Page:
Harry Styles Files Lawsuit Against Chinese Counterfeiters Selling on Amazon, Alibaba & More

Harry Styles filed a lawsuit this week against a group of nondescript e-commerce stores that sell unauthorized or unlicensed products using the British pop star’s registered trademarks.

In a new suit filed in Illinois federal court on Tuesday, Styles states that the success of his brand has resulted in “significant” counterfeiting of his trademarks, which has led him to launch an anti-counterfeiting program which regularly investigates suspicious e-commerce stores identified in proactive Internet sweeps and reported by consumers.

This lead to the Gucci ambassador to discover this group of stores (the suit is calling “Seller Aliases”) and alleges in the complaint that the individuals and businesses that operate these specific stores reside or operate in China or other foreign jurisdictions with lax trademark enforcement systems, or redistribute products from the same or similar sources in those locations.

These products are then sold on marketplace platforms such as eBay, AliExpress, Alibaba, Amazon, Wish.com, Walmart, Etsy and DHgate (the suit calls “Third Party Providers”), where consumers in the United States can purchase the counterfeit goods, the complaint added.

Ultimately, Styles claims he has been, and continues to be, “irreparably damaged” through consumer confusion, dilution, and tarnishment of his valuable trademarks as a result of the sale of these counterfeits and seeks injunctive and monetary relief.

Styles is asking the court to order these third-party providers to “disable and cease displaying” any of the counterfeit merchandise, while restraining the counterfeiters to cease reproducing Harry Styles trademarks.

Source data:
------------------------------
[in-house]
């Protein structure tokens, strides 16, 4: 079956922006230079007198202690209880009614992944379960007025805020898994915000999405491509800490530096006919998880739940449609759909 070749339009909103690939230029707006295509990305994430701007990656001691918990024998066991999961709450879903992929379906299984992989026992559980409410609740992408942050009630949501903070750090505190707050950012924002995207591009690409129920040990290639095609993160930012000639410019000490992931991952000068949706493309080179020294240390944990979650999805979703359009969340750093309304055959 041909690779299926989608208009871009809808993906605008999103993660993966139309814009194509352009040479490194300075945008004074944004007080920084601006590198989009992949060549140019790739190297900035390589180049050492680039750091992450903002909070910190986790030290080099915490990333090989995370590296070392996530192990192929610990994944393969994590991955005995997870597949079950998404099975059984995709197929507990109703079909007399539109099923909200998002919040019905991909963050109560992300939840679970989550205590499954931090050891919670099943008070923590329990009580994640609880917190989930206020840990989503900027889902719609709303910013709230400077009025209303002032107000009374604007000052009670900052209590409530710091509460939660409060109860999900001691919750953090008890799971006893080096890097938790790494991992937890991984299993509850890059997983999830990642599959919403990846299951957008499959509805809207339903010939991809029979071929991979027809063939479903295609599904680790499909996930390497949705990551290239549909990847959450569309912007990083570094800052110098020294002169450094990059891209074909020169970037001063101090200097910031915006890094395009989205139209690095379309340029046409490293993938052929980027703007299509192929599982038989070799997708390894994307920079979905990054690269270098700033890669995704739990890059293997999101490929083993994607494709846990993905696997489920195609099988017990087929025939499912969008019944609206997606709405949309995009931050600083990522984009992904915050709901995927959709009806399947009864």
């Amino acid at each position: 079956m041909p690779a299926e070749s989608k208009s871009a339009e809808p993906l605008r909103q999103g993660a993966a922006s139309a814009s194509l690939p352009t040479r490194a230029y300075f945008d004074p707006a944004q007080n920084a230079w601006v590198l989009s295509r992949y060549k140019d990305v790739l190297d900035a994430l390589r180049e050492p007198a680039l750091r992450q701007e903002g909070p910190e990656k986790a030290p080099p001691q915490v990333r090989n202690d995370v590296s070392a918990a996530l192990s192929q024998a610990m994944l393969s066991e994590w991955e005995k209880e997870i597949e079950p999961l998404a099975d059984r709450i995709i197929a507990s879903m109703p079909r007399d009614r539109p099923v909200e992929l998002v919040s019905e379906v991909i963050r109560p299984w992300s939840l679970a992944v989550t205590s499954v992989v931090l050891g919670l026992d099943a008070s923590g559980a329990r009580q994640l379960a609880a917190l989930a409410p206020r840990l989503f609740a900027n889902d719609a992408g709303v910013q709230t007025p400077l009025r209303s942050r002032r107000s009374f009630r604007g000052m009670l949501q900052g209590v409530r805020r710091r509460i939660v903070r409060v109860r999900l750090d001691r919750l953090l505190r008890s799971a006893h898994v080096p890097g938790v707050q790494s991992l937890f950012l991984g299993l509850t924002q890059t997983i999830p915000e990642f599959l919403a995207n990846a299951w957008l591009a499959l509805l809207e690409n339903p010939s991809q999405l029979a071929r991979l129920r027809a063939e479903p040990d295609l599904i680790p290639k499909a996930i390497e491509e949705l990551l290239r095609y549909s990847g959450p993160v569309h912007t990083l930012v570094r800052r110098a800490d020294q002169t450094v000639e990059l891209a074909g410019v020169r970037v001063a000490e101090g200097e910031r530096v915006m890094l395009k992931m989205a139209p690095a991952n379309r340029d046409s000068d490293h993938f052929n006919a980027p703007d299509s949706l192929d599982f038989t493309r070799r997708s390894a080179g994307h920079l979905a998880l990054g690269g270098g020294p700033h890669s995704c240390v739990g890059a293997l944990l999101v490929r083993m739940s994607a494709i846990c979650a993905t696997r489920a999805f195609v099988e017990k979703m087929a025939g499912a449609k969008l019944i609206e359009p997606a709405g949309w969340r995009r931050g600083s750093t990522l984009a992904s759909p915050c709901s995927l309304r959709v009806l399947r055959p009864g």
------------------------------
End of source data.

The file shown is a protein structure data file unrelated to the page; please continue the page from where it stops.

Styles is also seeking $2 million in statutory damages for each and every use of his trademarks, as well as all profits realized from the sale of these counterfeit items.

This lawsuit follows a similar case last month where Justin Bieber called out H&M for selling unauthorized merchandise using his likeness. The pop star took to Instagram stories, calling out the retailer: “I didn’t approve any of the merch collection that they put up at H&M,” Bieber wrote. “All without my permission and approval. SMH I wouldn’t buy it if I were you.”

While H&M said it followed the correct protocols when it came to licensing Bieber merchandise, the company announced that it would be removing the items from sale. A spokesperson said in a statement: “H&M has followed all proper approval procedures, as we have done in this case, but out of respect for the collaboration and Justin Bieber, we have removed the garments from selling.”

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